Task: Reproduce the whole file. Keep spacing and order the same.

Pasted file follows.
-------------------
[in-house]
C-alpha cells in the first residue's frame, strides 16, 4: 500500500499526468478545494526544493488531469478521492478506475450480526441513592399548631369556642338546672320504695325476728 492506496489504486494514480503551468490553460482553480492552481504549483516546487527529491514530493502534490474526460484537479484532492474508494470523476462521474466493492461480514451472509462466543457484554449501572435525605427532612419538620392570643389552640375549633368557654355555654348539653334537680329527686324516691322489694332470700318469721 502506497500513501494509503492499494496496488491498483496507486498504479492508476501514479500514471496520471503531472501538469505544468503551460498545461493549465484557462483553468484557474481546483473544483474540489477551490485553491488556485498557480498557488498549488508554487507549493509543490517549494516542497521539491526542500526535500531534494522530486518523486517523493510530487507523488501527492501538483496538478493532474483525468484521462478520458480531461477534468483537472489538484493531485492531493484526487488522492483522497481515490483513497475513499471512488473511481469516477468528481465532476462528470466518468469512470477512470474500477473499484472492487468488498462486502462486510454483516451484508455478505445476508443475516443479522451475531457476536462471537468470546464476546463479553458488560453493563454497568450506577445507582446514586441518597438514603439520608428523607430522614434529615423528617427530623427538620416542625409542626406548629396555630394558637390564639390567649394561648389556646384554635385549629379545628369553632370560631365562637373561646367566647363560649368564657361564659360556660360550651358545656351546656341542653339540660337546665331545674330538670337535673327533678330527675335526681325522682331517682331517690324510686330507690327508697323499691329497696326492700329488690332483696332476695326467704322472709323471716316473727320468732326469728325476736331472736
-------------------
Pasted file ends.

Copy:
[in-house]
C-alpha cells in the first residue's frame, strides 16, 4: 500500500499526468478545494526544493488531469478521492478506475450480526441513592399548631369556642338546672320504695325476728 492506496489504486494514480503551468490553460482553480492552481504549483516546487527529491514530493502534490474526460484537479484532492474508494470523476462521474466493492461480514451472509462466543457484554449501572435525605427532612419538620392570643389552640375549633368557654355555654348539653334537680329527686324516691322489694332470700318469721 502506497500513501494509503492499494496496488491498483496507486498504479492508476501514479500514471496520471503531472501538469505544468503551460498545461493549465484557462483553468484557474481546483473544483474540489477551490485553491488556485498557480498557488498549488508554487507549493509543490517549494516542497521539491526542500526535500531534494522530486518523486517523493510530487507523488501527492501538483496538478493532474483525468484521462478520458480531461477534468483537472489538484493531485492531493484526487488522492483522497481515490483513497475513499471512488473511481469516477468528481465532476462528470466518468469512470477512470474500477473499484472492487468488498462486502462486510454483516451484508455478505445476508443475516443479522451475531457476536462471537468470546464476546463479553458488560453493563454497568450506577445507582446514586441518597438514603439520608428523607430522614434529615423528617427530623427538620416542625409542626406548629396555630394558637390564639390567649394561648389556646384554635385549629379545628369553632370560631365562637373561646367566647363560649368564657361564659360556660360550651358545656351546656341542653339540660337546665331545674330538670337535673327533678330527675335526681325522682331517682331517690324510686330507690327508697323499691329497696326492700329488690332483696332476695326467704322472709323471716316473727320468732326469728325476736331472736